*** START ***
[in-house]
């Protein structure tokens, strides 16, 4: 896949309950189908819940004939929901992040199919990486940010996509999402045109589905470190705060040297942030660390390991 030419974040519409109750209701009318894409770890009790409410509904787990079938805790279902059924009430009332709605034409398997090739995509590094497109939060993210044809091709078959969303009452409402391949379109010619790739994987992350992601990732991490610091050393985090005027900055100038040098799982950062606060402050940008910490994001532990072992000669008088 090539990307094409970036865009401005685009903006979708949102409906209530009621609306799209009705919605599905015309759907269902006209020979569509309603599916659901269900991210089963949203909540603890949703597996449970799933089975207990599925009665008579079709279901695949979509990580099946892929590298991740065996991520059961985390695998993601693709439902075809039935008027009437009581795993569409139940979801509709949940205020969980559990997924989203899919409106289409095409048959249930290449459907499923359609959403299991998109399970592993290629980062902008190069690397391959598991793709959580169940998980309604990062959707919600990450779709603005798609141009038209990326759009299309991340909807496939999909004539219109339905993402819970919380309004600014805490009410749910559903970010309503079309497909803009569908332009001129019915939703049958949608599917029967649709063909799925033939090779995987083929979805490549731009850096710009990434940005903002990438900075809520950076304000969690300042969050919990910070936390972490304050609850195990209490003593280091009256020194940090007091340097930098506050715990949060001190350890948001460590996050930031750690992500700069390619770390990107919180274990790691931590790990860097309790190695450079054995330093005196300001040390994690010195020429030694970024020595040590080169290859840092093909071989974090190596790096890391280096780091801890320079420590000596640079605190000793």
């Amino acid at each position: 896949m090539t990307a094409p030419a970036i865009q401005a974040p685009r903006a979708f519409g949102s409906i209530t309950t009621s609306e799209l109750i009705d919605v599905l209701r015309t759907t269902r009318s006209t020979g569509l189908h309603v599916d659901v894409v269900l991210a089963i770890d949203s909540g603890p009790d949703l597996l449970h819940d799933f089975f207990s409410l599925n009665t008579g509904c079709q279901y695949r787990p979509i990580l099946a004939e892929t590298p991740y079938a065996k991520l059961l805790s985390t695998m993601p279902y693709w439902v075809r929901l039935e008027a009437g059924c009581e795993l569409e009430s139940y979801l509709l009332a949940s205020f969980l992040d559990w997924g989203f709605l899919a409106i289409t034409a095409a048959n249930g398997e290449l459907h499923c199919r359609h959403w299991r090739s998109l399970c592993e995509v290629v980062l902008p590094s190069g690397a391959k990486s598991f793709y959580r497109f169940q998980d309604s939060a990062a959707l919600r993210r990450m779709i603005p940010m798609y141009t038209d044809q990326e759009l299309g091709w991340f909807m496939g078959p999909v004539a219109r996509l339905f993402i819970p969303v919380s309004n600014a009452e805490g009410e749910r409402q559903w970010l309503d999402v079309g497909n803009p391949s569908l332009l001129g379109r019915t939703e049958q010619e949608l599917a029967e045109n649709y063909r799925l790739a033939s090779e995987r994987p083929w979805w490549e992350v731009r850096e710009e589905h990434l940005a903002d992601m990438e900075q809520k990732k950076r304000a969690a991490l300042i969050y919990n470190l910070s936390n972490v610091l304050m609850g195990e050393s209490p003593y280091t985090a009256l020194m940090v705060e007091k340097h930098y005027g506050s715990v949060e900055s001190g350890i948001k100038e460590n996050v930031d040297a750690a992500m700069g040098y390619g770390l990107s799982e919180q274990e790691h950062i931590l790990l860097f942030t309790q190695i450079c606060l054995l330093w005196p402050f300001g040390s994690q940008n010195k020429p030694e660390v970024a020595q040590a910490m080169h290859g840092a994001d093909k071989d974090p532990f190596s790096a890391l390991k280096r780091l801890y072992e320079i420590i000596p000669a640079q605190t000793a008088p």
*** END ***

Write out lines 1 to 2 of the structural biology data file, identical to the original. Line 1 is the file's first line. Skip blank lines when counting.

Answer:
[in-house]
């Protein structure tokens, strides 16, 4: 896949309950189908819940004939929901992040199919990486940010996509999402045109589905470190705060040297942030660390390991 030419974040519409109750209701009318894409770890009790409410509904787990079938805790279902059924009430009332709605034409398997090739995509590094497109939060993210044809091709078959969303009452409402391949379109010619790739994987992350992601990732991490610091050393985090005027900055100038040098799982950062606060402050940008910490994001532990072992000669008088 090539990307094409970036865009401005685009903006979708949102409906209530009621609306799209009705919605599905015309759907269902006209020979569509309603599916659901269900991210089963949203909540603890949703597996449970799933089975207990599925009665008579079709279901695949979509990580099946892929590298991740065996991520059961985390695998993601693709439902075809039935008027009437009581795993569409139940979801509709949940205020969980559990997924989203899919409106289409095409048959249930290449459907499923359609959403299991998109399970592993290629980062902008190069690397391959598991793709959580169940998980309604990062959707919600990450779709603005798609141009038209990326759009299309991340909807496939999909004539219109339905993402819970919380309004600014805490009410749910559903970010309503079309497909803009569908332009001129019915939703049958949608599917029967649709063909799925033939090779995987083929979805490549731009850096710009990434940005903002990438900075809520950076304000969690300042969050919990910070936390972490304050609850195990209490003593280091009256020194940090007091340097930098506050715990949060001190350890948001460590996050930031750690992500700069390619770390990107919180274990790691931590790990860097309790190695450079054995330093005196300001040390994690010195020429030694970024020595040590080169290859840092093909071989974090190596790096890391280096780091801890320079420590000596640079605190000793």